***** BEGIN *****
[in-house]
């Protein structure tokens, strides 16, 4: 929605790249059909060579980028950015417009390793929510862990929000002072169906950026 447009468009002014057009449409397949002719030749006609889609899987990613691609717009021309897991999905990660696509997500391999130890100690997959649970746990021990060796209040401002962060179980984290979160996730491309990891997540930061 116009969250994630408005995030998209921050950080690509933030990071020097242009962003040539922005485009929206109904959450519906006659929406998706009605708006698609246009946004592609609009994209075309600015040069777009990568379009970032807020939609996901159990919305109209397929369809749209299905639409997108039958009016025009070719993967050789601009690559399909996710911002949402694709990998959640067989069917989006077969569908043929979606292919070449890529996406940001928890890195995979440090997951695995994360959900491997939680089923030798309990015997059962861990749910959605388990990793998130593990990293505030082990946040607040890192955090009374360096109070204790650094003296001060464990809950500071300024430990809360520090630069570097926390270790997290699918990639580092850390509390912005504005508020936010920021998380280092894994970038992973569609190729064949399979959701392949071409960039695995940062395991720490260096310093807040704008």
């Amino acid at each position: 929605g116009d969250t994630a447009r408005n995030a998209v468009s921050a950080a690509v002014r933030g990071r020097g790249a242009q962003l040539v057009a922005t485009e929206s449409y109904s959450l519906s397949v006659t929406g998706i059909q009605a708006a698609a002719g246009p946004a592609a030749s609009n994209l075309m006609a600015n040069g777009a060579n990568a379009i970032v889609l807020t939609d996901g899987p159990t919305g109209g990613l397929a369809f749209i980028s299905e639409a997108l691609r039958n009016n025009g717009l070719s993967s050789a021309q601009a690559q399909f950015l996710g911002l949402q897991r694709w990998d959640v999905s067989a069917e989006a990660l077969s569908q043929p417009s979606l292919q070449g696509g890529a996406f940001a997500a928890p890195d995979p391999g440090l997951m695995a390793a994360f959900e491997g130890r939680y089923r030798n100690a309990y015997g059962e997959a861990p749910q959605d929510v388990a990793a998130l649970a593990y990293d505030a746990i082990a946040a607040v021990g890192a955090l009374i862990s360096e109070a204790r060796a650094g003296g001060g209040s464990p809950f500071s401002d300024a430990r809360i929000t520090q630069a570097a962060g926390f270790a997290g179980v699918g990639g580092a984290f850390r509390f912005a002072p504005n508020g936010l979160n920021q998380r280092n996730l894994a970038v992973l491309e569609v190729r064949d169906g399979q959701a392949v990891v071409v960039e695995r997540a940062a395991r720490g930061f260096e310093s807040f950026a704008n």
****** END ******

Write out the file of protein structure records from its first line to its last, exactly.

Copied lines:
[in-house]
């Protein structure tokens, strides 16, 4: 929605790249059909060579980028950015417009390793929510862990929000002072169906950026 447009468009002014057009449409397949002719030749006609889609899987990613691609717009021309897991999905990660696509997500391999130890100690997959649970746990021990060796209040401002962060179980984290979160996730491309990891997540930061 116009969250994630408005995030998209921050950080690509933030990071020097242009962003040539922005485009929206109904959450519906006659929406998706009605708006698609246009946004592609609009994209075309600015040069777009990568379009970032807020939609996901159990919305109209397929369809749209299905639409997108039958009016025009070719993967050789601009690559399909996710911002949402694709990998959640067989069917989006077969569908043929979606292919070449890529996406940001928890890195995979440090997951695995994360959900491997939680089923030798309990015997059962861990749910959605388990990793998130593990990293505030082990946040607040890192955090009374360096109070204790650094003296001060464990809950500071300024430990809360520090630069570097926390270790997290699918990639580092850390509390912005504005508020936010920021998380280092894994970038992973569609190729064949399979959701392949071409960039695995940062395991720490260096310093807040704008």
């Amino acid at each position: 929605g116009d969250t994630a447009r408005n995030a998209v468009s921050a950080a690509v002014r933030g990071r020097g790249a242009q962003l040539v057009a922005t485009e929206s449409y109904s959450l519906s397949v006659t929406g998706i059909q009605a708006a698609a002719g246009p946004a592609a030749s609009n994209l075309m006609a600015n040069g777009a060579n990568a379009i970032v889609l807020t939609d996901g899987p159990t919305g109209g990613l397929a369809f749209i980028s299905e639409a997108l691609r039958n009016n025009g717009l070719s993967s050789a021309q601009a690559q399909f950015l996710g911002l949402q897991r694709w990998d959640v999905s067989a069917e989006a990660l077969s569908q043929p417009s979606l292919q070449g696509g890529a996406f940001a997500a928890p890195d995979p391999g440090l997951m695995a390793a994360f959900e491997g130890r939680y089923r030798n100690a309990y015997g059962e997959a861990p749910q959605d929510v388990a990793a998130l649970a593990y990293d505030a746990i082990a946040a607040v021990g890192a955090l009374i862990s360096e109070a204790r060796a650094g003296g001060g209040s464990p809950f500071s401002d300024a430990r809360i929000t520090q630069a570097a962060g926390f270790a997290g179980v699918g990639g580092a984290f850390r509390f912005a002072p504005n508020g936010l979160n920021q998380r280092n996730l894994a970038v992973l491309e569609v190729r064949d169906g399979q959701a392949v990891v071409v960039e695995r997540a940062a395991r720490g930061f260096e310093s807040f950026a704008n």